Volufne 37 (1) January-June 2001 81


Abstract of Papers






distant parents could be used in the development of
hybrids and identify pest resistant F1 hybrids for
mmercial production. The greenhouse evaluation
ncentrated on bactenal leaf blight (BLB), blast, and
igro. In the field, entries were evaluated for
distancee to BLB, sheath blight (ShB) and stem borer.
lien diseases like sheath rot (ShR), bacterial leaf
eak (BLS) and narrow brown spot occurred, the
:ries were evaluated accordingly.


varietal breakdown. Selected lines from three
ferent resistance donors Oryza barthii, 0.
ipogon and Uti mera used to study the background
'ects of resistance breakdown. DNA genotyping
ing random amplified polymorphic DNA (RAPDs),
crosatellites (simple sequence repeats, SSRs),
distance gene analogues (RGAs) and amplified
.gment length polymorphism (AFLPs) were done on
Sdonor sources, recurrent parents and the derived


- -- -- E ,.- 4 L- y U.U


___~








newly identified genes through inoculation E


es and retention of all the desirable straits of the recipient variety.
B through a series of backcrossing.

B rice varieties were inoculated with nine races of DEVELOPMENT OF AN IMPROVED EMBR
trial blight (BB) using the clip inoculation CULTURE PROTOCOL FOR COCONUT. E]
hod. Very few were susceptible to the nine races Rillo, CA Cueto, WR Medes and MaBBA Ubald
one of the varieties was resistant to all races. Philippine Coconut Authority, Albay Research Cen
?/ly released varieties had better resistance since Guinobatan, Albay
st of these had resistance to several races and are
erally resistant to predominant races. Based on the Comparative studies of four embryo culture protc
ilts, crosses wure made to transfer reported genes showed that Eeuwens (Y3) formulation was r
>ortant in most rice growing areas, particularly Xa- suitable than Murashige & Skoog's (MS) medium
gene that was found effective to Philippines races coconut embryo culture. UPLB and CPCRI protc
BB. A series of backcrossing has been started and gave better growth and'development of seedlings
etic analysis to find new genes will commence ARC protocol. Seedlings obtained from !
>n generating populations for analysis. medium showed higher ex vitro survival than the c
three media. Based on the results of Study
"'ybrrd" protocol, basically a Y3 mec
RFORMANCE OF ELITE LINES WITH supplemented with higher iron and si
CTERIAL BLIGHT RESISTANCE concerictl.ion, combination of ARC and U]
VELOPED USING DNA MARKER-AIDED vitanuin sources, Ig/L AC and 7g/L agar,
LECTION. MC Abalos, RC San Gabriel, JBAS conceptualized. Results using LAGT and 1V
Idulao, YAS Dimaano and RTabien:, Philippine embryos showed that myo-inositol and BAP-F
e Research Institute, Mufioz, Nueva Ecija could be omitted with. at detrimental effect to gr(
and c :velopment in vitro and ex vitro. Results o1
ent developments in DNA research are now being hybrid protocol confirmed the need for a least
d in crop improvement. These are important too:s passage in solid state and reduction of sugar du
t complement the classical methods of variety the growth and development phase. Results
elopment. DAS technology can be used to hasten showed improvement in terms of earlier leaf and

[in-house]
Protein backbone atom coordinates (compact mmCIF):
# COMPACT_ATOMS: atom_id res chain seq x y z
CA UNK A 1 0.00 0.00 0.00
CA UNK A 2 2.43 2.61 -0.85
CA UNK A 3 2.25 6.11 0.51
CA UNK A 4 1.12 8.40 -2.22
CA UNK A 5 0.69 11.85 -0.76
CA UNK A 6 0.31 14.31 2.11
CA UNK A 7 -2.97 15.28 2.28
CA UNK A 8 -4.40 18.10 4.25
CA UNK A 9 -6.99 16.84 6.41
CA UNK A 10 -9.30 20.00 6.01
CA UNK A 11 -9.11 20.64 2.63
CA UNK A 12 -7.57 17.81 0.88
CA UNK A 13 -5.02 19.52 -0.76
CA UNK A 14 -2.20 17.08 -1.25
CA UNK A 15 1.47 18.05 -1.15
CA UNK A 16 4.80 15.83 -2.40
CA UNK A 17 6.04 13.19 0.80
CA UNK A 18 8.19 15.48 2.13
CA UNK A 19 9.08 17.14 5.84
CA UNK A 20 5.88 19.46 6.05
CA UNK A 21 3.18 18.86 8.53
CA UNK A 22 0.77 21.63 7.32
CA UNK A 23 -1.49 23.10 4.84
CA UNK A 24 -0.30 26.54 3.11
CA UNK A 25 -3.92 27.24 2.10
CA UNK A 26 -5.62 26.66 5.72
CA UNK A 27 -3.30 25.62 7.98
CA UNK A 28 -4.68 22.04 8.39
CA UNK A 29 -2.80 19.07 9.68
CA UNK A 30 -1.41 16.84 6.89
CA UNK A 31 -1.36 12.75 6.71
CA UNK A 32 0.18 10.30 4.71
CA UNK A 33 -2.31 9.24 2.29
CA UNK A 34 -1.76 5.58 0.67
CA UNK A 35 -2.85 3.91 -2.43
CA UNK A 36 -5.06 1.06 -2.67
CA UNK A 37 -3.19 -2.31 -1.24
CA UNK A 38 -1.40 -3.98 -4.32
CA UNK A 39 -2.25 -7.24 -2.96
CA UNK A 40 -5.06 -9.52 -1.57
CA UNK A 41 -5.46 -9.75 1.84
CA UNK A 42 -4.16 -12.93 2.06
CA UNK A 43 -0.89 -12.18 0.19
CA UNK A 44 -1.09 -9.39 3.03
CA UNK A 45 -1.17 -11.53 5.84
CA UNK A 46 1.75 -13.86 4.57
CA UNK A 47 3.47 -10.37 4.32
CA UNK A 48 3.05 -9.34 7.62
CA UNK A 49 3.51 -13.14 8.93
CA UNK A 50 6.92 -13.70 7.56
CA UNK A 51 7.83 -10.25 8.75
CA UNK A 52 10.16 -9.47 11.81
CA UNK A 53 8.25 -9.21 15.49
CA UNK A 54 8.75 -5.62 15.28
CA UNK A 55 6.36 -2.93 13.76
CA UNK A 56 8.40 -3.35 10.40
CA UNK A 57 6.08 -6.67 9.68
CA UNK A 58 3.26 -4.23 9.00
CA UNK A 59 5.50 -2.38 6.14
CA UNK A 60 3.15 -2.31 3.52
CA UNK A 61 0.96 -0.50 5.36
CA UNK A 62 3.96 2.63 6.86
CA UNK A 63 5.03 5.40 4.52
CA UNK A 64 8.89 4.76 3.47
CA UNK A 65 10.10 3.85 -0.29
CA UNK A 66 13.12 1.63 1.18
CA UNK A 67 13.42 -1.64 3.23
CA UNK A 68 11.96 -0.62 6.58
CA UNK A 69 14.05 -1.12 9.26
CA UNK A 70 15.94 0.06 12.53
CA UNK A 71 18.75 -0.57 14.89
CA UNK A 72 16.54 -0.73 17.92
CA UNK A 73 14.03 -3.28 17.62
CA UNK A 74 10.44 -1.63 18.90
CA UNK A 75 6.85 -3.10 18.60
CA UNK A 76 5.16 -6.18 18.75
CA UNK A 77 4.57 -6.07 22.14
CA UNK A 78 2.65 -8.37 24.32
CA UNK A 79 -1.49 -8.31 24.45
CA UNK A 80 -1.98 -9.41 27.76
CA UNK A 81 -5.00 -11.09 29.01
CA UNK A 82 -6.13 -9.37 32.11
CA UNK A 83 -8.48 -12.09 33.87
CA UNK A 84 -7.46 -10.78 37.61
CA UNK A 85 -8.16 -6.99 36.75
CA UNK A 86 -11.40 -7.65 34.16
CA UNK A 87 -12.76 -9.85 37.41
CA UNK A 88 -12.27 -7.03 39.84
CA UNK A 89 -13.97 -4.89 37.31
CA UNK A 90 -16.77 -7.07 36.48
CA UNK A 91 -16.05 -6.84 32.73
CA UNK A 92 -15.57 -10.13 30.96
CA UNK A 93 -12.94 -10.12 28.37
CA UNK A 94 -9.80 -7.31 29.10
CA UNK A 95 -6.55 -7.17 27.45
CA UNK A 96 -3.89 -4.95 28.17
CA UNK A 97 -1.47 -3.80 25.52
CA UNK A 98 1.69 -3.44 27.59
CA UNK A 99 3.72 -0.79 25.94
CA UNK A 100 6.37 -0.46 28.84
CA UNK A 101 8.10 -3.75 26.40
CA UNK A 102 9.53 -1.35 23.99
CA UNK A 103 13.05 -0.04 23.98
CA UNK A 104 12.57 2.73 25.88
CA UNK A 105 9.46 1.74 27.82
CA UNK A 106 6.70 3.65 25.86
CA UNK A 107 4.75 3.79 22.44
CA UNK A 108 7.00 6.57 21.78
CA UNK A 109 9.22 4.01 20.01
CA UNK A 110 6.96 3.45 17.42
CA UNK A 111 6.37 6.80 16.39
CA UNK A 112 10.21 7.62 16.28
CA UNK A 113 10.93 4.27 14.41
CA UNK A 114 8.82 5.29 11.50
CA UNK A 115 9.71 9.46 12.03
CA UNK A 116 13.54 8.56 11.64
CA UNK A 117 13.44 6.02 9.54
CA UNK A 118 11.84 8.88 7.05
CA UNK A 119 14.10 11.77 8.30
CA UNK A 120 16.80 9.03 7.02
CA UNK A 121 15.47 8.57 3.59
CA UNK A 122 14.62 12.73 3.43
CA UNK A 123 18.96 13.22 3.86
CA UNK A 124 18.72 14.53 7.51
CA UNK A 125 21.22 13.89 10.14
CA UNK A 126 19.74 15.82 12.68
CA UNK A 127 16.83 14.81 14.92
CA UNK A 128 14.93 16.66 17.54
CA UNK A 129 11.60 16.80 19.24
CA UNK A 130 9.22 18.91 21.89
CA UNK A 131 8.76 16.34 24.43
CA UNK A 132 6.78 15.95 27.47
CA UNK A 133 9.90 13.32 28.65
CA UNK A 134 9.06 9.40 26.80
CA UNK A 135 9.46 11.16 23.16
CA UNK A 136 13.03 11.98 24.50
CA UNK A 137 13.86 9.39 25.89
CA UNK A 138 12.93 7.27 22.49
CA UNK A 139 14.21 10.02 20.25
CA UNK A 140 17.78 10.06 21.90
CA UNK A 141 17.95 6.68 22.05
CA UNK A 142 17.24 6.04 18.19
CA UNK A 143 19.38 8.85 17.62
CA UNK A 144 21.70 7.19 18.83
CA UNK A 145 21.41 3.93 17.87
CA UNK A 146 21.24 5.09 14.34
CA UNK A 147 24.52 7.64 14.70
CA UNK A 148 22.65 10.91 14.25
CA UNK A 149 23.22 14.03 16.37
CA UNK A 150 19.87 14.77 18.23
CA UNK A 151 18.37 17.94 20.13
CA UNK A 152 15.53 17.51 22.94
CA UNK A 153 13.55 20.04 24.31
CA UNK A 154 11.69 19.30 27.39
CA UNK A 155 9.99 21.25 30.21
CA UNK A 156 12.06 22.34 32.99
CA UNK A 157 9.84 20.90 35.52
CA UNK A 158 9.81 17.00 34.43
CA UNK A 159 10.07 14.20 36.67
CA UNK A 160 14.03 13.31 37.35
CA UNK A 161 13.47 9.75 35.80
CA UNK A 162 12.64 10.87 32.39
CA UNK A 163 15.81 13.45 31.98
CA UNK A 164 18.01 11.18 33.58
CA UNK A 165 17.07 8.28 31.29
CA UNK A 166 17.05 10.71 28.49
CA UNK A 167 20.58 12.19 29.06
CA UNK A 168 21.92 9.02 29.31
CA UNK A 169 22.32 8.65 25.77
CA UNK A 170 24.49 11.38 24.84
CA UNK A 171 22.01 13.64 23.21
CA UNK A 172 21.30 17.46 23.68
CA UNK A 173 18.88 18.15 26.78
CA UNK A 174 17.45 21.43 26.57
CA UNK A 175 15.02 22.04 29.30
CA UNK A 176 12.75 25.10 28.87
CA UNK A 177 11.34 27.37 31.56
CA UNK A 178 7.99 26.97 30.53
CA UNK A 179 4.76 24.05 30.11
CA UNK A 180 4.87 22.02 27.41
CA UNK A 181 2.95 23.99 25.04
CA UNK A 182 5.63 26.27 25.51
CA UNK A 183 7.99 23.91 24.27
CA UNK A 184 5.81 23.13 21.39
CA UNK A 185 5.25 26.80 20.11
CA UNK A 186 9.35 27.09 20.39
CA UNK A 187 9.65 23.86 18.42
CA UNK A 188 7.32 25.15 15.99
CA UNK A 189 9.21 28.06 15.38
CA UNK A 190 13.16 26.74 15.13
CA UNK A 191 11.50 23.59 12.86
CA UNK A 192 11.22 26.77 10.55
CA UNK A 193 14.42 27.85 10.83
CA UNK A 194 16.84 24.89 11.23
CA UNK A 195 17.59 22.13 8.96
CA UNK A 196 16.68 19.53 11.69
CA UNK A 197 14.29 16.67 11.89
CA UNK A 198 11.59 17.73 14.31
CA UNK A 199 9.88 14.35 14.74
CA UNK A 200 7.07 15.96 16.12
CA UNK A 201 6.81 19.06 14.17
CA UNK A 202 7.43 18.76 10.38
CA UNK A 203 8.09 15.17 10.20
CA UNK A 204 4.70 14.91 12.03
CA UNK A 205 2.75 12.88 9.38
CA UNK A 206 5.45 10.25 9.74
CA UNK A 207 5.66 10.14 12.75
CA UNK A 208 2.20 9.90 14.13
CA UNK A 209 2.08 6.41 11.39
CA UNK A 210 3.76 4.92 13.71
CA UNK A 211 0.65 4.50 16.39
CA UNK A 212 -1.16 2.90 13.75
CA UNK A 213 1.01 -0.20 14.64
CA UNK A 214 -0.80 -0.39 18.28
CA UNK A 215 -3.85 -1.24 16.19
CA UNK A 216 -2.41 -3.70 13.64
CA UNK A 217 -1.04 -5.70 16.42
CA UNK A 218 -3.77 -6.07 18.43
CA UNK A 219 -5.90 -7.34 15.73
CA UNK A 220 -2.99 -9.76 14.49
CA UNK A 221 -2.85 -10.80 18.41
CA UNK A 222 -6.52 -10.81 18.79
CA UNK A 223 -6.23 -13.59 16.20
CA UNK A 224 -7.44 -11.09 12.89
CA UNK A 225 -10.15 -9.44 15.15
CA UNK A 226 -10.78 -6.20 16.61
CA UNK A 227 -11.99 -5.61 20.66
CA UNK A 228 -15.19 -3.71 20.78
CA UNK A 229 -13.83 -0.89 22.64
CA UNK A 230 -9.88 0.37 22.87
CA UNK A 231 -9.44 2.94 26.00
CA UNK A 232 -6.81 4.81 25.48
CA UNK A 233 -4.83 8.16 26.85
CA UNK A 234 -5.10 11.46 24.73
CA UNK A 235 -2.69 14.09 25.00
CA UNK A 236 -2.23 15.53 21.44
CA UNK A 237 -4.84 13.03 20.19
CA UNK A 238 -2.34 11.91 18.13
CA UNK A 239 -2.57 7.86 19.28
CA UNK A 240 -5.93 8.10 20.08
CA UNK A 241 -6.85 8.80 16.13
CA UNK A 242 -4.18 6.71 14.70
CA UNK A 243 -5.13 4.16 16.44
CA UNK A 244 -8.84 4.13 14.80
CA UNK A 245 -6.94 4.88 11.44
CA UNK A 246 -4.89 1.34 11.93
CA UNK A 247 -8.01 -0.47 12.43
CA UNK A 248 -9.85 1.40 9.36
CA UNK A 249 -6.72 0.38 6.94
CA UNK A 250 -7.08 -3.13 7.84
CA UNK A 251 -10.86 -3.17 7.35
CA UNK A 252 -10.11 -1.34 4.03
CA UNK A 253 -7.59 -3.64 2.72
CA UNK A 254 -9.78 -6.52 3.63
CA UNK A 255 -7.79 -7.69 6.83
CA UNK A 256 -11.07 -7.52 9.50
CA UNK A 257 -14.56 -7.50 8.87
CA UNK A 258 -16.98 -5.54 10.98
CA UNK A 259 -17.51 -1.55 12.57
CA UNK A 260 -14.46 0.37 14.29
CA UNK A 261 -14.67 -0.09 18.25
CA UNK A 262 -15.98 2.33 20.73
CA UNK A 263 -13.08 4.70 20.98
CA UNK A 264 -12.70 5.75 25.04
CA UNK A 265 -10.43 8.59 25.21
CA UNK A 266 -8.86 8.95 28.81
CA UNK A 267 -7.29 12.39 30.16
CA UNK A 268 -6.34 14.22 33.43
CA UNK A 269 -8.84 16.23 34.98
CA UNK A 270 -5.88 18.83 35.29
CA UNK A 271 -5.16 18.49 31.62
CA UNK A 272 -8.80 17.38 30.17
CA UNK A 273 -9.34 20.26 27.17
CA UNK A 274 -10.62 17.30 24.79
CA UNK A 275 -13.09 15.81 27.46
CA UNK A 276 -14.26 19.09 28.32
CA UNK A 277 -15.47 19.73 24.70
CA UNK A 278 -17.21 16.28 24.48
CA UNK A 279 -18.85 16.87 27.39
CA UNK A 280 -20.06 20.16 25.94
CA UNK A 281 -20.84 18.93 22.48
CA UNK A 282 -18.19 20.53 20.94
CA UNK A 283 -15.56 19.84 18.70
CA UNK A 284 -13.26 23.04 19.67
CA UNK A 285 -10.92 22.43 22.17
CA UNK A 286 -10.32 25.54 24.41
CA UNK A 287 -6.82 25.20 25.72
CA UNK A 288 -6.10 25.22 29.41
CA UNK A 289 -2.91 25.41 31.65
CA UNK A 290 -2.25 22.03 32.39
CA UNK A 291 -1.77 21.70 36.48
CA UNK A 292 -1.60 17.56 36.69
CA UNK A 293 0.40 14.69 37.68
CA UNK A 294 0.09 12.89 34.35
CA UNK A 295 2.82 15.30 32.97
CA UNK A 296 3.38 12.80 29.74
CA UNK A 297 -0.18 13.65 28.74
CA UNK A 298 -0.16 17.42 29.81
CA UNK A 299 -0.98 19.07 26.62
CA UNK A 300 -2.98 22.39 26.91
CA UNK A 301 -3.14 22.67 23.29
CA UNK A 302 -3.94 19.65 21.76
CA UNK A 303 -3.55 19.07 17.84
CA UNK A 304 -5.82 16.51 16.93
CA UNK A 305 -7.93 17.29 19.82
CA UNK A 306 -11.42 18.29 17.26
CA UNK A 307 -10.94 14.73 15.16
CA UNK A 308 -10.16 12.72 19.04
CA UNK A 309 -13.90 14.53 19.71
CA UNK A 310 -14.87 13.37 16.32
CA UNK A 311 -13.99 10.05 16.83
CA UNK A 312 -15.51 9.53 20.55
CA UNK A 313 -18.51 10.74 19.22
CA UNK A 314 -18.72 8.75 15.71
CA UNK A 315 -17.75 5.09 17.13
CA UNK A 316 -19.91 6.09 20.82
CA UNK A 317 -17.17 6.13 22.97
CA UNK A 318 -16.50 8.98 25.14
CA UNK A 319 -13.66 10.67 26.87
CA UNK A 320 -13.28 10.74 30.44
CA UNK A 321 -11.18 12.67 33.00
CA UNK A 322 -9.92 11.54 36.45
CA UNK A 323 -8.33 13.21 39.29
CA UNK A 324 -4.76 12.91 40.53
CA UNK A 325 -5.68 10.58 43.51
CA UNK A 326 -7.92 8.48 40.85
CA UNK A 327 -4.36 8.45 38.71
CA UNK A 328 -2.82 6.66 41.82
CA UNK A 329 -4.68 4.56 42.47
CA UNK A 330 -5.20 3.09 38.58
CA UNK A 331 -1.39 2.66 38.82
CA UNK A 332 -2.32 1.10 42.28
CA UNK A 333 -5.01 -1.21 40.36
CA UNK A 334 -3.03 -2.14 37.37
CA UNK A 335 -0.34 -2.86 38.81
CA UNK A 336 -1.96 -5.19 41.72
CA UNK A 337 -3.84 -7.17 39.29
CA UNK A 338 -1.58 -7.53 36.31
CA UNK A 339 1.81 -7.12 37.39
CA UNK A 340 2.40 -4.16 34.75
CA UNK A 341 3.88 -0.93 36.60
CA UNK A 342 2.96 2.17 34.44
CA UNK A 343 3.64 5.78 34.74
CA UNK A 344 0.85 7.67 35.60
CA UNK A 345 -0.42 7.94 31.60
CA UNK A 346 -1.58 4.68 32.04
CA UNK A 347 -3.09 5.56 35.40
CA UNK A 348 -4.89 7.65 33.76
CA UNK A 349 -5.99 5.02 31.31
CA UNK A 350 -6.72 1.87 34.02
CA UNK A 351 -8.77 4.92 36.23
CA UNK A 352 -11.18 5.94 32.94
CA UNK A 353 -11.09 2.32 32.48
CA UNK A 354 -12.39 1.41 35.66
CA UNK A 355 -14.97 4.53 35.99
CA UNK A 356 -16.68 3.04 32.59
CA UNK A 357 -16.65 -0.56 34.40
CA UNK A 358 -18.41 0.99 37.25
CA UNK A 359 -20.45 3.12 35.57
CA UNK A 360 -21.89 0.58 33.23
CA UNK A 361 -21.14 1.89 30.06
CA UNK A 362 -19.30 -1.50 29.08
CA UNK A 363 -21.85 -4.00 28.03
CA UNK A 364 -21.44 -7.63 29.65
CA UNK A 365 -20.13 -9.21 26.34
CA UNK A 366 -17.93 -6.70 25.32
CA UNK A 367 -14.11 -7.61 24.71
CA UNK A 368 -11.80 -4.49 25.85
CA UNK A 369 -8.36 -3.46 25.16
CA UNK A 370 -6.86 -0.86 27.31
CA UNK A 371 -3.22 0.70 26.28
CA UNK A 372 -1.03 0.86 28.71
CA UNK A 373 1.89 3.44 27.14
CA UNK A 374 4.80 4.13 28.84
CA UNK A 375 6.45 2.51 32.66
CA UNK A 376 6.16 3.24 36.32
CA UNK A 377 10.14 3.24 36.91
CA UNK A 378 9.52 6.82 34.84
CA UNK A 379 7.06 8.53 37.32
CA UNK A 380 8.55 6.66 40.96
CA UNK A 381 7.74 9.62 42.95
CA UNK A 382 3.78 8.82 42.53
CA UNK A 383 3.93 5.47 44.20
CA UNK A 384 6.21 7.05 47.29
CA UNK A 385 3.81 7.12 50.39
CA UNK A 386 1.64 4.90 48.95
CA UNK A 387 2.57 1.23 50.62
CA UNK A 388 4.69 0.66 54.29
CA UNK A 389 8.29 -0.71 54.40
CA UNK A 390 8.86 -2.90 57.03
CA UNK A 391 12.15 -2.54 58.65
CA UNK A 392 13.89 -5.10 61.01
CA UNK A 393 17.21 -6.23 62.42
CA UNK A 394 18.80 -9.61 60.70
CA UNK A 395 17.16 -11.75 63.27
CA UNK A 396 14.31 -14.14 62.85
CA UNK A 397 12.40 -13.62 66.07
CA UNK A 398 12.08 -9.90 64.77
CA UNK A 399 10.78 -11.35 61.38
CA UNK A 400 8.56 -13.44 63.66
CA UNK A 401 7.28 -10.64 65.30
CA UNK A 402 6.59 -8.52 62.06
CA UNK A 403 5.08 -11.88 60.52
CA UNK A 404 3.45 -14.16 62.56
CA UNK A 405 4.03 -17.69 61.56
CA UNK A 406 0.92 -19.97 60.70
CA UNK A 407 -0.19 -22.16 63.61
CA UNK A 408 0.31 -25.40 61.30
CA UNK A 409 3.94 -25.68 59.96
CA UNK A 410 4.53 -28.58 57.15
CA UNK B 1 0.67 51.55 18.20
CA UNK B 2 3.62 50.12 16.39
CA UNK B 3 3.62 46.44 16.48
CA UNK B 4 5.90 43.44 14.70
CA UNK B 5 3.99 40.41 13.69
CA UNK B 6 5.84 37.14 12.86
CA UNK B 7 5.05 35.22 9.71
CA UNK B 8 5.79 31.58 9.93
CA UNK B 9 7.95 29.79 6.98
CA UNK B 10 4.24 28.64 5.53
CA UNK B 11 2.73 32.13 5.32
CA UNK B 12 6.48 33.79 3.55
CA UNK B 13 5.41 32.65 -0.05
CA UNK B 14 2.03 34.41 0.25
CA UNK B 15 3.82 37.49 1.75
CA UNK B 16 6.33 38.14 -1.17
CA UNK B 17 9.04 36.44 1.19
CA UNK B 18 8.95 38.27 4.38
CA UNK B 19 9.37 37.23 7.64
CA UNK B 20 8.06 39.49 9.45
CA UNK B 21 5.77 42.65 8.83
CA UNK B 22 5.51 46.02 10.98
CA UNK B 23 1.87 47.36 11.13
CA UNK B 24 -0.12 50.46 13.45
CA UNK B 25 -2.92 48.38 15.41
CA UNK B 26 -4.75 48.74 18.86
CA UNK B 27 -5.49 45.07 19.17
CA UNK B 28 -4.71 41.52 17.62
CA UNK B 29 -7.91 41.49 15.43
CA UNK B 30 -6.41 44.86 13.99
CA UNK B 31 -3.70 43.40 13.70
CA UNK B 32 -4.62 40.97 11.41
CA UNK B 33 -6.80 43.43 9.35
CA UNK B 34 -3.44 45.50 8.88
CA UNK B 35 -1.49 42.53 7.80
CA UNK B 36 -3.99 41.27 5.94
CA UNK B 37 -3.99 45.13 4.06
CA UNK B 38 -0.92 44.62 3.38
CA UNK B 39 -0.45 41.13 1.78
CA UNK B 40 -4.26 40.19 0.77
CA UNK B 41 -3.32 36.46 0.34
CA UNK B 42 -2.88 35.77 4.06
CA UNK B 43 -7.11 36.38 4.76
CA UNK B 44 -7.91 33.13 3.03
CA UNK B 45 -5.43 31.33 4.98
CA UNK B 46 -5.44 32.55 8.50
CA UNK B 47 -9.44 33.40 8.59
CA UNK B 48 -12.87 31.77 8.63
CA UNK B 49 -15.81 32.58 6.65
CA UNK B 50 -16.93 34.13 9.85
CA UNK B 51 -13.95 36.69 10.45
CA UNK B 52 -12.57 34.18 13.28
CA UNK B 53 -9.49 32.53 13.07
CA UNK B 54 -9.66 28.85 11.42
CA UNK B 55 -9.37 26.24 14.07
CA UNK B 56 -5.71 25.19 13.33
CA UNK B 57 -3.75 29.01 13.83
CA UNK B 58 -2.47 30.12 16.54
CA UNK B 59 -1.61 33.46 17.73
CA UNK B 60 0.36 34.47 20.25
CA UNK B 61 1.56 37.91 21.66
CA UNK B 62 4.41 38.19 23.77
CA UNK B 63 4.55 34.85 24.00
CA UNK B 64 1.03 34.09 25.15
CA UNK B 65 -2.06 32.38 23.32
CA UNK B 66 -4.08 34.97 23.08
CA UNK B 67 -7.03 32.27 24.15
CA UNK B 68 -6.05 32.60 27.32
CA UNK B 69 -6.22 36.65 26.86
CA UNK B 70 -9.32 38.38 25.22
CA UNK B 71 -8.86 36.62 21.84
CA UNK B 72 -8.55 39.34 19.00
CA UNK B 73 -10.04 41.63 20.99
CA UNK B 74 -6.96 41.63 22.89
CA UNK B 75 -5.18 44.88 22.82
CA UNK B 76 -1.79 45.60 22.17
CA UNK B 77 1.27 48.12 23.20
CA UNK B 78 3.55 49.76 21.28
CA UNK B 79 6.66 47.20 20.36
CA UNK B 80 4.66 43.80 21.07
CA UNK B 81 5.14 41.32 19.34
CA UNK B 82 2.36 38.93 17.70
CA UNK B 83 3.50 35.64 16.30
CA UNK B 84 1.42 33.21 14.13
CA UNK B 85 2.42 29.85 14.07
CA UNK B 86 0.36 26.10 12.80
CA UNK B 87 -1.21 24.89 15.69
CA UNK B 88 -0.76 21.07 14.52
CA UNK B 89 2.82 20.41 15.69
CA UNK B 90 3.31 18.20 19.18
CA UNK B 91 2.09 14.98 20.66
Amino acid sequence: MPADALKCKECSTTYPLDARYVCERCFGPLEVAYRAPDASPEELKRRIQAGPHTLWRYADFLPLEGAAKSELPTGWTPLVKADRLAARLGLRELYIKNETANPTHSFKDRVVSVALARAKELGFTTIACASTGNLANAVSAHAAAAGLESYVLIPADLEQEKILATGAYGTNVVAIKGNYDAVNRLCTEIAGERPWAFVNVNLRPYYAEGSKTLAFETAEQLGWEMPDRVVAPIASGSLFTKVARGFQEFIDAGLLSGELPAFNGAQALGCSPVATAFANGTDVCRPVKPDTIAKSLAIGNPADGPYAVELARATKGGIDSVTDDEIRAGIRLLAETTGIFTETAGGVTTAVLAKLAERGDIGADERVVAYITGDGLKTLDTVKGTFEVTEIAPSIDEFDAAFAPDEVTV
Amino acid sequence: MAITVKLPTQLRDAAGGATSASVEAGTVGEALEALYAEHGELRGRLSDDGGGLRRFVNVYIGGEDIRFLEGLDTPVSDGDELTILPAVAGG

action of desirable plants and the direct transfer of formation, higher percentage of cultures
ned genes. It can facilitate generation advance, simultaneous shoot and root formation, hi
crossing, and progeny test. DNA markers were percentage of transplantable seedlings within
d to transfer bacterial blight (BB) genes from months and higher recovery rate, and ex vitro surv
ine IRBB5-21 having Xa-5, and Xa-21, and The treatments are being tested on makapuno emb
i9183 with gene from wild rice, 0. minute to three and an "optimized hybrid" protocol for coc
>ular varieties, PSB Rcl4, BPI Ri-10 and IR64. embryo culture is being developed.
ies of backcrossing selection and generation
'ance were done to identify elite lines.
POTENTIAL OF COLLETOTRICHUM FOR
the initial yield trials, three lines with yields of CONTROL OF GOOSEWEED IN IRRIGATE
2 to 7.13 t/ha out yielded the check PSB Rc28 and RICE: AA Eusebio and AK Watson, IRRI, Los
72. The same lines together with two more lines Bafios, Laguna
ificantly outyielded the checks in an advanced





isolate caused almost 100% mortality on.all growth provided by this biocontrol agent as that of 2.4-
stages of the target weed species from seedlings to dichlorophenoxy acetic acid (2,4-D), the standard
flowering plants. It has a restricted host range and herbicide for control of S. zelanica, Application of
readily infects its host at relatively low spore this fungus proved to be effective in small field
concentration even in the absence of free moisture on experiments but the advantage of applying this weed
the leaf surface. The pathogen, which was readily control measure over any other weed control methods
mass-produced in liquid culture, when applied as a in relation to economics, productivity, and
conidial suspension equally infects the four different sustainability was not established in this experiment.
ecotypes of S. zeylanica under greenhouse conditions. Further research, especially in larger, on-farm field
In field experiments same level of control was trials, is required to confirm these findings.

















































84 Volume 37 (1) January-June 2001 Journal of Plant Pathology








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1. Membership in the Philippine Phytopathological Society is prerequisite to publishing in Journal of Tropical
Plant Pathology or at least one author must be a member of this society. The Editorial Board, however,